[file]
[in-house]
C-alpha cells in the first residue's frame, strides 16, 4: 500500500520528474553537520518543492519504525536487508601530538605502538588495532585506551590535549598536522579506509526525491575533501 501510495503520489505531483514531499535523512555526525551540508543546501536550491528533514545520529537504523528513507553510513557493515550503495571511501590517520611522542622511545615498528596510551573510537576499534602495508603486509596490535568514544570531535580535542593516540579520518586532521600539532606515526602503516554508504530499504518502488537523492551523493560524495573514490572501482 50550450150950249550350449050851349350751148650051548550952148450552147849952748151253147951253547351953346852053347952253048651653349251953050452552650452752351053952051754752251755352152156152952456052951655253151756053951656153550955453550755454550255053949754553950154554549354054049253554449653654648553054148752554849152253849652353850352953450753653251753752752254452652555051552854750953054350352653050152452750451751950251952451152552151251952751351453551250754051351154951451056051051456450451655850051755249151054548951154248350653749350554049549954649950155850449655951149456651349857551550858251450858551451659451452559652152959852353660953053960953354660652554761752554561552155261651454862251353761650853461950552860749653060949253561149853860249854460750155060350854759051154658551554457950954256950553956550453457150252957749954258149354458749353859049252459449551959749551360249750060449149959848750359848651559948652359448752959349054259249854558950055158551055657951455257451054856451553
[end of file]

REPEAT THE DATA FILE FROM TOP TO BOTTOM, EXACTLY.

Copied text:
[in-house]
C-alpha cells in the first residue's frame, strides 16, 4: 500500500520528474553537520518543492519504525536487508601530538605502538588495532585506551590535549598536522579506509526525491575533501 501510495503520489505531483514531499535523512555526525551540508543546501536550491528533514545520529537504523528513507553510513557493515550503495571511501590517520611522542622511545615498528596510551573510537576499534602495508603486509596490535568514544570531535580535542593516540579520518586532521600539532606515526602503516554508504530499504518502488537523492551523493560524495573514490572501482 50550450150950249550350449050851349350751148650051548550952148450552147849952748151253147951253547351953346852053347952253048651653349251953050452552650452752351053952051754752251755352152156152952456052951655253151756053951656153550955453550755454550255053949754553950154554549354054049253554449653654648553054148752554849152253849652353850352953450753653251753752752254452652555051552854750953054350352653050152452750451751950251952451152552151251952751351453551250754051351154951451056051051456450451655850051755249151054548951154248350653749350554049549954649950155850449655951149456651349857551550858251450858551451659451452559652152959852353660953053960953354660652554761752554561552155261651454862251353761650853461950552860749653060949253561149853860249854460750155060350854759051154658551554457950954256950553956550453457150252957749954258149354458749353859049252459449551959749551360249750060449149959848750359848651559948652359448752959349054259249854558950055158551055657951455257451054856451553